What does this legalese mean? Well, a mortgage is given to “secure the balance of the purchase price” of a home when you take out a mortgage to finance your property. If you’re like most of us and couldn’t afford to buy your home in cash, you relied on mortgage financing to buy your house. If you did, the Arizona legislature believes that your lender shouldn’t be permitted to sue you for a deficiency and come after your personal assets after they’ve foreclosed on you. As long as your property is 2.5 acres or less in size and you used mortgage financing to purchase the property, you’re protected from a deficiency judgment.

Similarly, section 33-814.G prohibits the bank from seeking deficiency judgment where they have foreclosed by power of sale. We’ve included the language of the statute below:

If trust property of two and one-half acres or less which is limited to and utilized for either a single one-family or a single two-family dwelling is sold pursuant to the trustee’s power of sale, no action may be maintained to recover any difference between the amount obtained by sale and the amount of the indebtedness and any interest, costs and expenses.

This provision adds an additional layer to the Arizona anti-deficiency laws. Foreclosure by power of sale is a quick, inexpensive way for lenders to take back property; however, because there is no judicial oversight, the process is more highly scrutinized by the court. In this regard, Arizona law says that a bank can foreclose by power of sale, but if they do they will not be permitted to seek a deficiency judgment.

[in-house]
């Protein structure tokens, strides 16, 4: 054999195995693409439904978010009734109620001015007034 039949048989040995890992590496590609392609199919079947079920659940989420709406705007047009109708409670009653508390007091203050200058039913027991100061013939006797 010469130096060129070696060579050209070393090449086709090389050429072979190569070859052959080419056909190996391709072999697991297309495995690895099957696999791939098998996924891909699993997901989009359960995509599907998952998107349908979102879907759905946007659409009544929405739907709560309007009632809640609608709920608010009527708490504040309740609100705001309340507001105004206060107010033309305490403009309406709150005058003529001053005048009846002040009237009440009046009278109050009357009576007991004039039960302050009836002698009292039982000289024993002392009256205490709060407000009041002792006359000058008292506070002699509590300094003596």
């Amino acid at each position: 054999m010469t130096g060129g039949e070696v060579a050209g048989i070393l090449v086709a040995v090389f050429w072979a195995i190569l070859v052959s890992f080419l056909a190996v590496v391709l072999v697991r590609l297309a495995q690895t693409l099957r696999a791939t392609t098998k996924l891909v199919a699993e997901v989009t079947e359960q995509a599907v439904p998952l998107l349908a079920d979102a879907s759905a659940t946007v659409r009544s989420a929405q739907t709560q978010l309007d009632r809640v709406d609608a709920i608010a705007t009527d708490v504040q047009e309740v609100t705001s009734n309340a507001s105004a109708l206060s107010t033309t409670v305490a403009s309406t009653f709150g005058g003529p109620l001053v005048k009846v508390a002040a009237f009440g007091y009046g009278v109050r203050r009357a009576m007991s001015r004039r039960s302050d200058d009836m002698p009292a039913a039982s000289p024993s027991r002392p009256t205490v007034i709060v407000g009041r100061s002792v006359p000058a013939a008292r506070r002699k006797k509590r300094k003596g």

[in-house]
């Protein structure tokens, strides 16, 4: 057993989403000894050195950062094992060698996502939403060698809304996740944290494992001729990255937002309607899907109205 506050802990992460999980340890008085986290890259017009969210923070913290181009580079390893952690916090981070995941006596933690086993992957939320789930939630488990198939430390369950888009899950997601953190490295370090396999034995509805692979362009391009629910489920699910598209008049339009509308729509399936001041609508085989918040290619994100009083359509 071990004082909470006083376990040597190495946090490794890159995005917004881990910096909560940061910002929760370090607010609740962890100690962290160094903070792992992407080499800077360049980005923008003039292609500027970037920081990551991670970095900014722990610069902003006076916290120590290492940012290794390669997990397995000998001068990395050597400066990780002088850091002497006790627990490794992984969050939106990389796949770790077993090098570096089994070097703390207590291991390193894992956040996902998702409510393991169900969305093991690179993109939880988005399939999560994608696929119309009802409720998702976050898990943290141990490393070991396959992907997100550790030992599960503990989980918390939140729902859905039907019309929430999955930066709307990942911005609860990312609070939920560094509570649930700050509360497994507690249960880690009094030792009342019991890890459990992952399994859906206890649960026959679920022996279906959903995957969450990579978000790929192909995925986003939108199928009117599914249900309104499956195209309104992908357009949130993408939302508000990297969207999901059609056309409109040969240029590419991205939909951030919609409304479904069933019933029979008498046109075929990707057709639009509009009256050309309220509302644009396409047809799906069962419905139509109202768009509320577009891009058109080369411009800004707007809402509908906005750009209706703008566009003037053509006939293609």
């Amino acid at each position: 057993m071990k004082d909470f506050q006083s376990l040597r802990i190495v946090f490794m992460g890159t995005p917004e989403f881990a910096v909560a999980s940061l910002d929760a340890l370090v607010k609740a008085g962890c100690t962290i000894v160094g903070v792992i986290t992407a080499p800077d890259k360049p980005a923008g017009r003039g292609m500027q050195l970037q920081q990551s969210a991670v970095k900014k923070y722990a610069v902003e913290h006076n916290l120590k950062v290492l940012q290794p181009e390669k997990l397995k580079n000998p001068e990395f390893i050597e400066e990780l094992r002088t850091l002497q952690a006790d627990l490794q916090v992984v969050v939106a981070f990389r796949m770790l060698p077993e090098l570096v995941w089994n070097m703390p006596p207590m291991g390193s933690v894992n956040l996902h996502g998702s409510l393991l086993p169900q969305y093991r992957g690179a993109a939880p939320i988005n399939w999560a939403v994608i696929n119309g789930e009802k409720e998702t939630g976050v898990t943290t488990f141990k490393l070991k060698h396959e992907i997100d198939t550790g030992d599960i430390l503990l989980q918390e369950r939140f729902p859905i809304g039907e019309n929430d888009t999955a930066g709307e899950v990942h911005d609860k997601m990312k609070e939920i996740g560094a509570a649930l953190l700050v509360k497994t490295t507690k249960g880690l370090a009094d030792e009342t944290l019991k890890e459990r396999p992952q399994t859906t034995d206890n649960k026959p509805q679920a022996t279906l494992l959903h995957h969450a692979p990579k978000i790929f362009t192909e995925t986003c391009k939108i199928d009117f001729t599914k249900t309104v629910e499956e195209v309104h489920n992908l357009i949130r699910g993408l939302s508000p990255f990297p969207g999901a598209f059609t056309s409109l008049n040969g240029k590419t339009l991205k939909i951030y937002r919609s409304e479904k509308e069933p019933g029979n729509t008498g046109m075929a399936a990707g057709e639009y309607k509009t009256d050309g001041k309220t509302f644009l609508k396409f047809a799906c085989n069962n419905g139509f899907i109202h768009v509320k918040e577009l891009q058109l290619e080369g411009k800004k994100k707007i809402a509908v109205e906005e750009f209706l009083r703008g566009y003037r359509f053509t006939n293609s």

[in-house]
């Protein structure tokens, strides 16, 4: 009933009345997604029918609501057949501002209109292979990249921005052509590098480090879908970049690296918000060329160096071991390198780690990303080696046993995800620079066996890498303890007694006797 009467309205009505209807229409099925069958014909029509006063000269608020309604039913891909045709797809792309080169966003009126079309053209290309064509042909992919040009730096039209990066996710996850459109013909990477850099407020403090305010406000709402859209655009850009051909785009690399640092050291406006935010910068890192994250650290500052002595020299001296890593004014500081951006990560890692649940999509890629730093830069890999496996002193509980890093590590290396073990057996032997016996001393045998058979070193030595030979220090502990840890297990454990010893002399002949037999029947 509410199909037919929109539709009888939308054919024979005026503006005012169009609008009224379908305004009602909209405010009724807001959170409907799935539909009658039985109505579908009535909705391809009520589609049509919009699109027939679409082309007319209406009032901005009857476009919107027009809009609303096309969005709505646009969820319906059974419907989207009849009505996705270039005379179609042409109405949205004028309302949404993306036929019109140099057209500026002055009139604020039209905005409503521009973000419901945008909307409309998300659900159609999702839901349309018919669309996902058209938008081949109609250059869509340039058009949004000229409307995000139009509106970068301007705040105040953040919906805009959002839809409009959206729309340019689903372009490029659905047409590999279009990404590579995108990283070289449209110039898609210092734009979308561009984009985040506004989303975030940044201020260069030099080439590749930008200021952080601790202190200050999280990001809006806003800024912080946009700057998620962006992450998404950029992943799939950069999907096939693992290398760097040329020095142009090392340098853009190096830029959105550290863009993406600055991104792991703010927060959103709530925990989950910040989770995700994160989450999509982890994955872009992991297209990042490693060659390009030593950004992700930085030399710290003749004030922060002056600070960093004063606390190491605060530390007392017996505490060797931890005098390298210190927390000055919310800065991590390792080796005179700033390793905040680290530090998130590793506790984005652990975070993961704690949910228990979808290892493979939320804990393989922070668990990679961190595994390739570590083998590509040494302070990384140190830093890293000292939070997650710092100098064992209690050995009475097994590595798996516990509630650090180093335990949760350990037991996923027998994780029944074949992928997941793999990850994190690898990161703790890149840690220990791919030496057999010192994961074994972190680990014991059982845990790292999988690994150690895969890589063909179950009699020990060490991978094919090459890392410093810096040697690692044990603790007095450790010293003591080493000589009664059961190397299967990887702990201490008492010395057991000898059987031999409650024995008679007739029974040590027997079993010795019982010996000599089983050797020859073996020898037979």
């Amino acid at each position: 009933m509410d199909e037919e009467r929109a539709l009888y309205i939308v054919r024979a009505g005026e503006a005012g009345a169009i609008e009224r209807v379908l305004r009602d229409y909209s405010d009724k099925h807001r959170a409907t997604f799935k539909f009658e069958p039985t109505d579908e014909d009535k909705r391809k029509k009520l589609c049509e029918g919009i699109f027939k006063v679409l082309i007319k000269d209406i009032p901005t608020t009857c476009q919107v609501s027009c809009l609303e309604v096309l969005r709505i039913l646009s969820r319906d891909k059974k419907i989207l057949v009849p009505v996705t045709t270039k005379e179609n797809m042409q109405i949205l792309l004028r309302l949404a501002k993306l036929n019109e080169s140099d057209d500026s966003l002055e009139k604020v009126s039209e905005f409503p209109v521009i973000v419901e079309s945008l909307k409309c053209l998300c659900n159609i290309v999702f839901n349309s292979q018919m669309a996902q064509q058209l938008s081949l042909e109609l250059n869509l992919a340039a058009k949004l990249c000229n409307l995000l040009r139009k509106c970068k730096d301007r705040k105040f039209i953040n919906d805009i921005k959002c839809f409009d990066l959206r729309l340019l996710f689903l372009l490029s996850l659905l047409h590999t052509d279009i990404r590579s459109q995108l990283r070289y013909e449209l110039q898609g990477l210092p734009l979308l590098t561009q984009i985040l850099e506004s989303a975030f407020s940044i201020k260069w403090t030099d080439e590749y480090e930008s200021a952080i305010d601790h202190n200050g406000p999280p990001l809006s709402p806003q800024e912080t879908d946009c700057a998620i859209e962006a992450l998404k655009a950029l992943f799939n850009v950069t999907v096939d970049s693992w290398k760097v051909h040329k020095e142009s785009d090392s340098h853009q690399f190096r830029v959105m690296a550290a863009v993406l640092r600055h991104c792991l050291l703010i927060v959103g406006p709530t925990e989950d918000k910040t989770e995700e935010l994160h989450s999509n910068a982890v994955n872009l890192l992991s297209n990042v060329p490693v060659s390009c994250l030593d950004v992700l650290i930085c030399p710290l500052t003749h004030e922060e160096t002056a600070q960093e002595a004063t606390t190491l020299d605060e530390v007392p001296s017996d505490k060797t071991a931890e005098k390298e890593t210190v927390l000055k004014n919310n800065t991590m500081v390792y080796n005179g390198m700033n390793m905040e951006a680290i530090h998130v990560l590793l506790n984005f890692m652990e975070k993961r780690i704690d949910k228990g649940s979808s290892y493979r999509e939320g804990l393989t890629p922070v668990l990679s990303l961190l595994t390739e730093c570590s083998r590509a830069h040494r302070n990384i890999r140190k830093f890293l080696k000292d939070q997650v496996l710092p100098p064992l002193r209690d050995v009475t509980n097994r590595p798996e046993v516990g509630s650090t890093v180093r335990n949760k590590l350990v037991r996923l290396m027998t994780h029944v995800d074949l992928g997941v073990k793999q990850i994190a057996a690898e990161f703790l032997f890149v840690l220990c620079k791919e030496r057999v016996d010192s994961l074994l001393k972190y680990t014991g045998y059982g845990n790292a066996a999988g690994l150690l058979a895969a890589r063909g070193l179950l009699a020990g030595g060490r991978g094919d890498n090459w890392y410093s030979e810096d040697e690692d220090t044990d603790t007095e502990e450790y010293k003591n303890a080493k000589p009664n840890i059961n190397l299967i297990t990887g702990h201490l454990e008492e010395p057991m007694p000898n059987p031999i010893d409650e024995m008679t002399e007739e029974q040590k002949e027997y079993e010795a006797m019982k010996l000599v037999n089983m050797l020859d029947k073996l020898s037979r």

How do you know whether your home is subject to power-of-sale foreclosure? Although Arizona allows both judicial foreclosure and power of sale foreclosure, power of sale is the most common. Look at your mortgage documents: If you have a Deed of Trust, your lender is entitled to foreclose by power of sale. It should be noted that the 2.5-acre requirement applies in the power of sale legislation just as it does in section 33-729.A.

HELOC Mortgages, Investment Property Not Protected

It is important to keep in mind that while Arizona’s anti-deficiency laws are consumer-friendly, they are not uniform in application. Section 33 limits protection from deficiency judgments not only to purchase money mortgages and properties that are smaller than 2.5 acres in size, but also requires that the number of dwelling units not exceed two (2). This limitation was put in place to protect homeowners from deficiency judgments while classifying real estate investors separately from homeowners.

For example, if you own a multifamily apartment building on property that is less than 2.5 acres in size and lose the building to foreclosure, you still will be subject to a deficiency lawsuit under Arizona law. Similarly, if you tapped into home equity by taking out a second mortgage on your property, that lender can pursue you for deficiency judgment as well because the money was not borrowed to finance the purchase of your home.

If you have additional questions about how the Arizona anti-deficiency laws apply to you, contact an attorney.